These are just a few ideas that struck me in listening to the interview this morning. Hear for yourself, read what she has to say, and let me know if this connects with your experience as deeply as it does with mine.

Note – 7/28/08

¹ Throughout her book and presentations, Taylor relies on the right brain—left brain model to explain the locations of the two sets of faculties that she identifies with two separate voices or personalities within her mind. The use of this model has come under fire from several observers because it is considered an out-of-date depiction of the brain. Current ideas of the location of the specific functions she mentions indicate they are not confined so completely to one hemisphere or the other. See, for example, Chauncey Bell, Dangerous Intersection and a post summarizing such reactions at Idealawg.

It’s also important to read the comments on these posts since several of those criticize two of the writers for missing the point of Taylor’s experience. They point out, and I agree, that the essence of her presentations is not the location of mental faculties in the brain but rather the nature of the inner experience she records.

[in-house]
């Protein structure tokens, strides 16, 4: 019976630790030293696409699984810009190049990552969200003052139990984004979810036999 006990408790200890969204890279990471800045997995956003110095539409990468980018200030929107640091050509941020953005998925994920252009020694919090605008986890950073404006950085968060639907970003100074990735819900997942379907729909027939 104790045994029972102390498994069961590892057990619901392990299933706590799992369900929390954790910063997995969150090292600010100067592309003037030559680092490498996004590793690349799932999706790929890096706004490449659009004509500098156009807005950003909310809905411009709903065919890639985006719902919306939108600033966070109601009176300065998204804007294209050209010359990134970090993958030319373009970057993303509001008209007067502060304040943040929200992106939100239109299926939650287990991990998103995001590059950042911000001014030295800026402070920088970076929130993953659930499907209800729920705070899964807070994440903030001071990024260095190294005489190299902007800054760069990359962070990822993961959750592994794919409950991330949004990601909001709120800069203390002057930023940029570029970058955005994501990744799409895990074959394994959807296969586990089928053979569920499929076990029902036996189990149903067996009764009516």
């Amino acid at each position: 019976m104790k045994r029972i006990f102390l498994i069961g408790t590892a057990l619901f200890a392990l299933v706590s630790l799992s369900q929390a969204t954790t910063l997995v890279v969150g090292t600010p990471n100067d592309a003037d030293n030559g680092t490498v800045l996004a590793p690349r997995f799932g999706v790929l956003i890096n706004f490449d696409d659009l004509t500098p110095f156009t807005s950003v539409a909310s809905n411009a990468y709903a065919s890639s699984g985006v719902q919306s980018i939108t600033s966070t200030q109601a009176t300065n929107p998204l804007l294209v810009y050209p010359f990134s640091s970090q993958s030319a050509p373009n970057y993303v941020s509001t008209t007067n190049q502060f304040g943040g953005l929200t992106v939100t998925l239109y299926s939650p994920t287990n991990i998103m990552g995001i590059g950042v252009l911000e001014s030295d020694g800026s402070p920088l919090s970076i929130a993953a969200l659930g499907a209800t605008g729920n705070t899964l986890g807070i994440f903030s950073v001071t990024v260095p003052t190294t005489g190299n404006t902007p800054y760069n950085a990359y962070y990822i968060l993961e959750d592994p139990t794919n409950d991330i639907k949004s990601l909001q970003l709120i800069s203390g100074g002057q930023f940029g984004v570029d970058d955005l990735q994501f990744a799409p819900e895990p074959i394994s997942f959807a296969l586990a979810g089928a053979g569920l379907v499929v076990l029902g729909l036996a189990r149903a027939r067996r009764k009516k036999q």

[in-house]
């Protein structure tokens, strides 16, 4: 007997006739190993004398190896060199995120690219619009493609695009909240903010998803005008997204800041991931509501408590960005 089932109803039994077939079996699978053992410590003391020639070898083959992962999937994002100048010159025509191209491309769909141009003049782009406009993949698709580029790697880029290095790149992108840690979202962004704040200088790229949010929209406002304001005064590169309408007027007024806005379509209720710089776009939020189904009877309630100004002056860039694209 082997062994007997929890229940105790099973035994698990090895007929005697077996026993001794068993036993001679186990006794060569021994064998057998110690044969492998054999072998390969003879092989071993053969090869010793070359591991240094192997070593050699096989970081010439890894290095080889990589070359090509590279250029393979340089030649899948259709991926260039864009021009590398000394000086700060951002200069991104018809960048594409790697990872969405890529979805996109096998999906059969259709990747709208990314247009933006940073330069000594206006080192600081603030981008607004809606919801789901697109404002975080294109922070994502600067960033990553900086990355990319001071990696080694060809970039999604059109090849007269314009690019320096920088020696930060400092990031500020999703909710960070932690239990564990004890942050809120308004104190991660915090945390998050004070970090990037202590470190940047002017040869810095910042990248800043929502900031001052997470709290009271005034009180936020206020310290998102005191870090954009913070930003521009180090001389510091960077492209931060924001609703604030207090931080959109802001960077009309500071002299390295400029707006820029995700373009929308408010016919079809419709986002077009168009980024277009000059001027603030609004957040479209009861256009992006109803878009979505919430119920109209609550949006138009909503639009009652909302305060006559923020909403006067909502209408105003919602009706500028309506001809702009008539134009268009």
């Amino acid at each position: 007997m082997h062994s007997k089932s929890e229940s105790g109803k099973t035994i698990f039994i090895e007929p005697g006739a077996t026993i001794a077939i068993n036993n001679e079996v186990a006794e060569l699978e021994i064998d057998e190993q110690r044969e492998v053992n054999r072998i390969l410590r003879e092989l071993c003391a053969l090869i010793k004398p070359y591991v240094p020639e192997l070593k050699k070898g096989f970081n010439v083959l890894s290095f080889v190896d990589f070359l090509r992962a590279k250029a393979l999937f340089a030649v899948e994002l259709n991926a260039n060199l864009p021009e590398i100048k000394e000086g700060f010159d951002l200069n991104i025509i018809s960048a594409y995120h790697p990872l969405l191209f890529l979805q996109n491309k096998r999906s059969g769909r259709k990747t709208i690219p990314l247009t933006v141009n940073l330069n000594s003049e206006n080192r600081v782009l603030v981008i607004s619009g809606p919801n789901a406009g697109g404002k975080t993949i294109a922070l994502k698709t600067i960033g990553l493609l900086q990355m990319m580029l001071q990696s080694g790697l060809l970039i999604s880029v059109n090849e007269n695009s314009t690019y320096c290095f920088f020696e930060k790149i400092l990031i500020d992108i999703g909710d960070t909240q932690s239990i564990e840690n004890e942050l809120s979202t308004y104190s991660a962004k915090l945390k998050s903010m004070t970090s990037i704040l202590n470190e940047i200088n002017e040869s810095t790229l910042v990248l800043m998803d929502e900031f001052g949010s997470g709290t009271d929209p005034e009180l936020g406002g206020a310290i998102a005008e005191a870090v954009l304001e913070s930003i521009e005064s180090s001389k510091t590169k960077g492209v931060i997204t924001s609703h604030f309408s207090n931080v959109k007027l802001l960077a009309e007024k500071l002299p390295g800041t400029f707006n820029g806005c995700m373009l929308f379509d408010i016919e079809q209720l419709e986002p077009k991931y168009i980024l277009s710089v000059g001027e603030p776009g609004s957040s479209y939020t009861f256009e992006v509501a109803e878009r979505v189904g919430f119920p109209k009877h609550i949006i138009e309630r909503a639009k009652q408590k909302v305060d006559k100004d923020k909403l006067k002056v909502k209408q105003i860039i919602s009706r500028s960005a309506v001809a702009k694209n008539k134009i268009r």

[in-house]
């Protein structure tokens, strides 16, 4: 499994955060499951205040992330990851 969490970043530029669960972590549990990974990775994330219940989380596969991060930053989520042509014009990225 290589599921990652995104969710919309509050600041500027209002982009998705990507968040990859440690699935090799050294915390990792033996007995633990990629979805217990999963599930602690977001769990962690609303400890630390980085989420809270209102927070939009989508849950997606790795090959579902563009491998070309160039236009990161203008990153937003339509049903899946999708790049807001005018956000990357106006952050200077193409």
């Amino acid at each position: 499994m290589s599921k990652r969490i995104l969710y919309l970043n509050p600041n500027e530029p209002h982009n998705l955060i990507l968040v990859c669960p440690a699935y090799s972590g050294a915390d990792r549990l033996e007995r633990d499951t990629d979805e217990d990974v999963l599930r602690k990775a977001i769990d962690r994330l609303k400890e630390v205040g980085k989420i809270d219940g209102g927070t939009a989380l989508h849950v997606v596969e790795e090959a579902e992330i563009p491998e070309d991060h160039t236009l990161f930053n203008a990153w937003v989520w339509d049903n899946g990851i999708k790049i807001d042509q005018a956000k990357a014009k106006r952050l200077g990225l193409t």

Image: Some rights reserved by DerrickT at Flickr

One Response to “Brain and Consciousness: Jill Bolte Taylor”

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  1. don salmon says:

    Hi Derrick [John]:

    I’ve been following the “left brain right brain” controversy for a long time, and I thought you did a particularly good job in your note at the end of presenting a balanced view of it.

    So many critics get caught up in the purely neurological critique. In fact, even on that score, neuroscientists are not nearly as clear about the validity or lack of validity of the right/left brain hypothesis. But assuming for the moment the location of mental faculties in the brain is completely different from what Taylor and others have said.

    The fact remains, that neuroscientists are often woefully unqualified to make an adequate critique of the psychological distinctions that Taylor, McGilchrist and others are making.

    I recently saw an excellent description by neuroscientist/meditation instructor John Yates of selective attention (mediated in part by the left hemisphere, but the right hemisphere is very much involved also) and peripheral awareness (mediated more primarily by the right hemisphere) which tracks the descriptions of Taylor and McGilchrist. Even if Yates is wrong and attention and awareness are actually mediated by the left foot and the right foot (!!), the psychological aspects are still completely in line with what all the other researchers have described – and, perhaps more important to many – in line with what contemplatives and meditators throughout the world have observed for several thousand years.

    Thanks for this post, it was very helpful.